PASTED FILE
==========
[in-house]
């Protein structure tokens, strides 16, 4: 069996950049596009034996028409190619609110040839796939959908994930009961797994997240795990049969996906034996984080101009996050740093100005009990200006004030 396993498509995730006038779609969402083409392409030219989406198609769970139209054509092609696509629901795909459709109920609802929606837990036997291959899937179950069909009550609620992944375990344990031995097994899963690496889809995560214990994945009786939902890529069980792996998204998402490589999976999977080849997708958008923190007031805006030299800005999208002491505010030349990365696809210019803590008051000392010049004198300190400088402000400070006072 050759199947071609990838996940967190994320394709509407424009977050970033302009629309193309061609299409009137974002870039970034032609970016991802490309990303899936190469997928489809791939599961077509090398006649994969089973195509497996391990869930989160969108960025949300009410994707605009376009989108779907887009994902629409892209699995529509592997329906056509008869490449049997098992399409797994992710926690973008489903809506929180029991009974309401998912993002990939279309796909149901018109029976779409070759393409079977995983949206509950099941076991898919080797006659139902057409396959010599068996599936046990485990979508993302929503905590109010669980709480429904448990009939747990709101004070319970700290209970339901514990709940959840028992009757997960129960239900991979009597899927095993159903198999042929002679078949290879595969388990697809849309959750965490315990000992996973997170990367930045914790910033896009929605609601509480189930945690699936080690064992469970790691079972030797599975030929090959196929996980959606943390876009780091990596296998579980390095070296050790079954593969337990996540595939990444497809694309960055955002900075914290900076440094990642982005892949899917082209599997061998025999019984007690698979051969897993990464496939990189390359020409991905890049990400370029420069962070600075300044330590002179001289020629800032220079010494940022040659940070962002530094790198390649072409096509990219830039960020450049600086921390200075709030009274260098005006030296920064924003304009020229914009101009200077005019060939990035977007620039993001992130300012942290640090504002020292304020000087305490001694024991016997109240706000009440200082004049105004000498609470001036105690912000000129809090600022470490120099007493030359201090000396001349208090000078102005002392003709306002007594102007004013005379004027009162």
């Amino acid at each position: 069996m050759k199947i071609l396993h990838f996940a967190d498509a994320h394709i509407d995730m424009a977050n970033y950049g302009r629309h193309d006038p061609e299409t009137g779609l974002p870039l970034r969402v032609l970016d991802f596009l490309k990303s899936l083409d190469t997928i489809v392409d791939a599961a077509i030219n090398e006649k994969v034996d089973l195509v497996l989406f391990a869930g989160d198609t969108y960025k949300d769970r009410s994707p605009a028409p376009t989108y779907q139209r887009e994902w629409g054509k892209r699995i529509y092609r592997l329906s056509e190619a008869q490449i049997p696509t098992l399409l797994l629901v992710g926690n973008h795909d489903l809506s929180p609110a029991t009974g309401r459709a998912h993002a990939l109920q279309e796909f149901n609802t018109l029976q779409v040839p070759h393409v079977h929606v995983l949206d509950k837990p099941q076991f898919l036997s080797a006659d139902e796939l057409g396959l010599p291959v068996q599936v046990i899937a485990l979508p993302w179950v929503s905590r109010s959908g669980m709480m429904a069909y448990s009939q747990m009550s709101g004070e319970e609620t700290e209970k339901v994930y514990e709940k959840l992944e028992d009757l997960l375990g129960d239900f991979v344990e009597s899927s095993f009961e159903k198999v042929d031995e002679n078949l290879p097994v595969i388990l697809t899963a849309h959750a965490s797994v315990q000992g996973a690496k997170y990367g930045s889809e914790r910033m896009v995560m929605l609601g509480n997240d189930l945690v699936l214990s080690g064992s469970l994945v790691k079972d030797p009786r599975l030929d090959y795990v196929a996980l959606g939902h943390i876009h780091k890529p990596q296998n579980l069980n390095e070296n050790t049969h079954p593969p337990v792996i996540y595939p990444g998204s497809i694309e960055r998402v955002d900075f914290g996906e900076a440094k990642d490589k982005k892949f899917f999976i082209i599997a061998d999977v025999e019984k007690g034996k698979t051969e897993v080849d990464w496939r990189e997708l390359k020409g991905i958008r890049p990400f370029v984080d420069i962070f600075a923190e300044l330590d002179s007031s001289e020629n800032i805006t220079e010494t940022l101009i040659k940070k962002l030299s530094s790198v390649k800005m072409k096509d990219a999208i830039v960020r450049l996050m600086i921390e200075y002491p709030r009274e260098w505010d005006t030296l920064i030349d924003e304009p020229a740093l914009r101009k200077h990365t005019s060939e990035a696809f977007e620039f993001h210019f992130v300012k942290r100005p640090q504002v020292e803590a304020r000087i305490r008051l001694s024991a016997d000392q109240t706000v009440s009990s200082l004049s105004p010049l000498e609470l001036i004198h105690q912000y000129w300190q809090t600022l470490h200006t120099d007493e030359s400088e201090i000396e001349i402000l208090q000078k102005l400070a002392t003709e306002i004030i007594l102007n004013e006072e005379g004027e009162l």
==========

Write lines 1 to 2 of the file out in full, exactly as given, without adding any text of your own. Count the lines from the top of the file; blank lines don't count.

[in-house]
């Protein structure tokens, strides 16, 4: 069996950049596009034996028409190619609110040839796939959908994930009961797994997240795990049969996906034996984080101009996050740093100005009990200006004030 396993498509995730006038779609969402083409392409030219989406198609769970139209054509092609696509629901795909459709109920609802929606837990036997291959899937179950069909009550609620992944375990344990031995097994899963690496889809995560214990994945009786939902890529069980792996998204998402490589999976999977080849997708958008923190007031805006030299800005999208002491505010030349990365696809210019803590008051000392010049004198300190400088402000400070006072 050759199947071609990838996940967190994320394709509407424009977050970033302009629309193309061609299409009137974002870039970034032609970016991802490309990303899936190469997928489809791939599961077509090398006649994969089973195509497996391990869930989160969108960025949300009410994707605009376009989108779907887009994902629409892209699995529509592997329906056509008869490449049997098992399409797994992710926690973008489903809506929180029991009974309401998912993002990939279309796909149901018109029976779409070759393409079977995983949206509950099941076991898919080797006659139902057409396959010599068996599936046990485990979508993302929503905590109010669980709480429904448990009939747990709101004070319970700290209970339901514990709940959840028992009757997960129960239900991979009597899927095993159903198999042929002679078949290879595969388990697809849309959750965490315990000992996973997170990367930045914790910033896009929605609601509480189930945690699936080690064992469970790691079972030797599975030929090959196929996980959606943390876009780091990596296998579980390095070296050790079954593969337990996540595939990444497809694309960055955002900075914290900076440094990642982005892949899917082209599997061998025999019984007690698979051969897993990464496939990189390359020409991905890049990400370029420069962070600075300044330590002179001289020629800032220079010494940022040659940070962002530094790198390649072409096509990219830039960020450049600086921390200075709030009274260098005006030296920064924003304009020229914009101009200077005019060939990035977007620039993001992130300012942290640090504002020292304020000087305490001694024991016997109240706000009440200082004049105004000498609470001036105690912000000129809090600022470490120099007493030359201090000396001349208090000078102005002392003709306002007594102007004013005379004027009162």